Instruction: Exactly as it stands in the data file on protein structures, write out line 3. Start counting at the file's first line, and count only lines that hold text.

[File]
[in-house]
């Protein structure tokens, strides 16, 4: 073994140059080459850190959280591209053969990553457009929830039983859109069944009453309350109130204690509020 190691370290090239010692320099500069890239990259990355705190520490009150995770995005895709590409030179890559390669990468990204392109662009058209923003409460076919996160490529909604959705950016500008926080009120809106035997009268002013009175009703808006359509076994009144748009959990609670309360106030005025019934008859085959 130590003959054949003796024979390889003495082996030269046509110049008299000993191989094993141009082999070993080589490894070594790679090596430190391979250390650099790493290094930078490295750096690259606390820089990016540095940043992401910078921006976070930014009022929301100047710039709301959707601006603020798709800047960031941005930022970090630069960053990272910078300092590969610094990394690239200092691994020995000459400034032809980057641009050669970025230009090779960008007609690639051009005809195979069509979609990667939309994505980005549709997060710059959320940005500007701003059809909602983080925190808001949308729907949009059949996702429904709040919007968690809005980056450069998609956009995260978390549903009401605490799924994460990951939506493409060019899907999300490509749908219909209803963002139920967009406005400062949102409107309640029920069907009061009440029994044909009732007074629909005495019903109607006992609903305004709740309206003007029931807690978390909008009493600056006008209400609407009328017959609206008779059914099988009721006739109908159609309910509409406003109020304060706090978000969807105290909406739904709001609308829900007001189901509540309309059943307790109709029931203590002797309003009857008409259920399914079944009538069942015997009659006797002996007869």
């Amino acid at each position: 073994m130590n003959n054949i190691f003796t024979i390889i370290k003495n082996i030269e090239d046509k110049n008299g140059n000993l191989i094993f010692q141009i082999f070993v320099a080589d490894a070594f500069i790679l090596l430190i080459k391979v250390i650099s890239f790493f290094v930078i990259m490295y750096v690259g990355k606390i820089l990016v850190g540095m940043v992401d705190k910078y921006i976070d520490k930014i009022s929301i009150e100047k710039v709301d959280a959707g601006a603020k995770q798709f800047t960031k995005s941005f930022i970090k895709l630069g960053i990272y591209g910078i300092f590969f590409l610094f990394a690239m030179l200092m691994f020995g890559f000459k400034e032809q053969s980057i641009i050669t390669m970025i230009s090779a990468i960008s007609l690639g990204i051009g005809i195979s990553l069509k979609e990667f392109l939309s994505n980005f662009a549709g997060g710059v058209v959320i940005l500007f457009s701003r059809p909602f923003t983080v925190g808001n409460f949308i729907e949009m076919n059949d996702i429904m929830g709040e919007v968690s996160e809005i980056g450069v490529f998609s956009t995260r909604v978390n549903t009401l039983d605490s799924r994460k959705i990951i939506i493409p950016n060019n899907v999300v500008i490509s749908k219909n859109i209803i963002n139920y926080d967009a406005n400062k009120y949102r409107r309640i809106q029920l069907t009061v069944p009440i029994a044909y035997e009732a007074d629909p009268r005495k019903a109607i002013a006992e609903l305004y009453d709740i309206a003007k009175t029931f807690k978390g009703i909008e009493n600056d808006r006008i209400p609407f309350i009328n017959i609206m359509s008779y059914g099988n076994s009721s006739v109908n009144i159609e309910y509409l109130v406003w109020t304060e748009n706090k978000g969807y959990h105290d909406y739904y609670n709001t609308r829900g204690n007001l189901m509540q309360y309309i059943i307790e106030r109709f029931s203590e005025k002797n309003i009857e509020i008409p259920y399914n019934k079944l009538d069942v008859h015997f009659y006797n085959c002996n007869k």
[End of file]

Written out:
């Amino acid at each position: 073994m130590n003959n054949i190691f003796t024979i390889i370290k003495n082996i030269e090239d046509k110049n008299g140059n000993l191989i094993f010692q141009i082999f070993v320099a080589d490894a070594f500069i790679l090596l430190i080459k391979v250390i650099s890239f790493f290094v930078i990259m490295y750096v690259g990355k606390i820089l990016v850190g540095m940043v992401d705190k910078y921006i976070d520490k930014i009022s929301i009150e100047k710039v709301d959280a959707g601006a603020k995770q798709f800047t960031k995005s941005f930022i970090k895709l630069g960053i990272y591209g910078i300092f590969f590409l610094f990394a690239m030179l200092m691994f020995g890559f000459k400034e032809q053969s980057i641009i050669t390669m970025i230009s090779a990468i960008s007609l690639g990204i051009g005809i195979s990553l069509k979609e990667f392109l939309s994505n980005f662009a549709g997060g710059v058209v959320i940005l500007f457009s701003r059809p909602f923003t983080v925190g808001n409460f949308i729907e949009m076919n059949d996702i429904m929830g709040e919007v968690s996160e809005i980056g450069v490529f998609s956009t995260r909604v978390n549903t009401l039983d605490s799924r994460k959705i990951i939506i493409p950016n060019n899907v999300v500008i490509s749908k219909n859109i209803i963002n139920y926080d967009a406005n400062k009120y949102r409107r309640i809106q029920l069907t009061v069944p009440i029994a044909y035997e009732a007074d629909p009268r005495k019903a109607i002013a006992e609903l305004y009453d709740i309206a003007k009175t029931f807690k978390g009703i909008e009493n600056d808006r006008i209400p609407f309350i009328n017959i609206m359509s008779y059914g099988n076994s009721s006739v109908n009144i159609e309910y509409l109130v406003w109020t304060e748009n706090k978000g969807y959990h105290d909406y739904y609670n709001t609308r829900g204690n007001l189901m509540q309360y309309i059943i307790e106030r109709f029931s203590e005025k002797n309003i009857e509020i008409p259920y399914n019934k079944l009538d069942v008859h015997f009659y006797n085959c002996n007869k």